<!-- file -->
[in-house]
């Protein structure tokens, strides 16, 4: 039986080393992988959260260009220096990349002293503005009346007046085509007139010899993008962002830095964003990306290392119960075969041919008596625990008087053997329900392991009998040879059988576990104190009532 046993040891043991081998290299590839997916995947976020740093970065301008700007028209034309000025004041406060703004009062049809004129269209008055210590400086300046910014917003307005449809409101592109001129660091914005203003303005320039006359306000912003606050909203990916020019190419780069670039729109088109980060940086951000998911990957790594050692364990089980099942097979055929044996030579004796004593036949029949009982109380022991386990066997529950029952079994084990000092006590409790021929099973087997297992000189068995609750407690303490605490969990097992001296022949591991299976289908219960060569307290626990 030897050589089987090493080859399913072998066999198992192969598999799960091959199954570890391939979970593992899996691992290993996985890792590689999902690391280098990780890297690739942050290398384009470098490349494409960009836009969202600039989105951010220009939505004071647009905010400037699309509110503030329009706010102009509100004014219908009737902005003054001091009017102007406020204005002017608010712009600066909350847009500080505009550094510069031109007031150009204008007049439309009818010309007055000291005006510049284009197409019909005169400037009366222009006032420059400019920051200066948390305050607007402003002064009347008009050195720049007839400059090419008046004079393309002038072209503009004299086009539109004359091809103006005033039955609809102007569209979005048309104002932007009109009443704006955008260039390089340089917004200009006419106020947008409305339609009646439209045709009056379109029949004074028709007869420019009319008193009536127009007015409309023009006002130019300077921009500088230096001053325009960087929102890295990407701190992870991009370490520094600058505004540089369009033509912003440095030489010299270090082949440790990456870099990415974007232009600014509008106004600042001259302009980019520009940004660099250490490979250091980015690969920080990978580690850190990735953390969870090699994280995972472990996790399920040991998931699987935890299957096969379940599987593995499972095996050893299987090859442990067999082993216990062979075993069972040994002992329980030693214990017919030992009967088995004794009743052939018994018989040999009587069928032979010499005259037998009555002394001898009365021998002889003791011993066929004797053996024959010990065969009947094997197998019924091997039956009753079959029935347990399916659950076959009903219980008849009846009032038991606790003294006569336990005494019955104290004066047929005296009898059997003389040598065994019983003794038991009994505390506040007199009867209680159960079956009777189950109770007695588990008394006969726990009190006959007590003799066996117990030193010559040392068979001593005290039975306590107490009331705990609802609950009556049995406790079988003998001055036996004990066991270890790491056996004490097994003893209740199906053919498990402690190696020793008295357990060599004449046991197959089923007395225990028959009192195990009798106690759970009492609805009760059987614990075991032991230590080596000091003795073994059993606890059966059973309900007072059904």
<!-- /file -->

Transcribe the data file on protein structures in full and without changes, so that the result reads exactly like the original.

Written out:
[in-house]
């Protein structure tokens, strides 16, 4: 039986080393992988959260260009220096990349002293503005009346007046085509007139010899993008962002830095964003990306290392119960075969041919008596625990008087053997329900392991009998040879059988576990104190009532 046993040891043991081998290299590839997916995947976020740093970065301008700007028209034309000025004041406060703004009062049809004129269209008055210590400086300046910014917003307005449809409101592109001129660091914005203003303005320039006359306000912003606050909203990916020019190419780069670039729109088109980060940086951000998911990957790594050692364990089980099942097979055929044996030579004796004593036949029949009982109380022991386990066997529950029952079994084990000092006590409790021929099973087997297992000189068995609750407690303490605490969990097992001296022949591991299976289908219960060569307290626990 030897050589089987090493080859399913072998066999198992192969598999799960091959199954570890391939979970593992899996691992290993996985890792590689999902690391280098990780890297690739942050290398384009470098490349494409960009836009969202600039989105951010220009939505004071647009905010400037699309509110503030329009706010102009509100004014219908009737902005003054001091009017102007406020204005002017608010712009600066909350847009500080505009550094510069031109007031150009204008007049439309009818010309007055000291005006510049284009197409019909005169400037009366222009006032420059400019920051200066948390305050607007402003002064009347008009050195720049007839400059090419008046004079393309002038072209503009004299086009539109004359091809103006005033039955609809102007569209979005048309104002932007009109009443704006955008260039390089340089917004200009006419106020947008409305339609009646439209045709009056379109029949004074028709007869420019009319008193009536127009007015409309023009006002130019300077921009500088230096001053325009960087929102890295990407701190992870991009370490520094600058505004540089369009033509912003440095030489010299270090082949440790990456870099990415974007232009600014509008106004600042001259302009980019520009940004660099250490490979250091980015690969920080990978580690850190990735953390969870090699994280995972472990996790399920040991998931699987935890299957096969379940599987593995499972095996050893299987090859442990067999082993216990062979075993069972040994002992329980030693214990017919030992009967088995004794009743052939018994018989040999009587069928032979010499005259037998009555002394001898009365021998002889003791011993066929004797053996024959010990065969009947094997197998019924091997039956009753079959029935347990399916659950076959009903219980008849009846009032038991606790003294006569336990005494019955104290004066047929005296009898059997003389040598065994019983003794038991009994505390506040007199009867209680159960079956009777189950109770007695588990008394006969726990009190006959007590003799066996117990030193010559040392068979001593005290039975306590107490009331705990609802609950009556049995406790079988003998001055036996004990066991270890790491056996004490097994003893209740199906053919498990402690190696020793008295357990060599004449046991197959089923007395225990028959009192195990009798106690759970009492609805009760059987614990075991032991230590080596000091003795073994059993606890059966059973309900007072059904």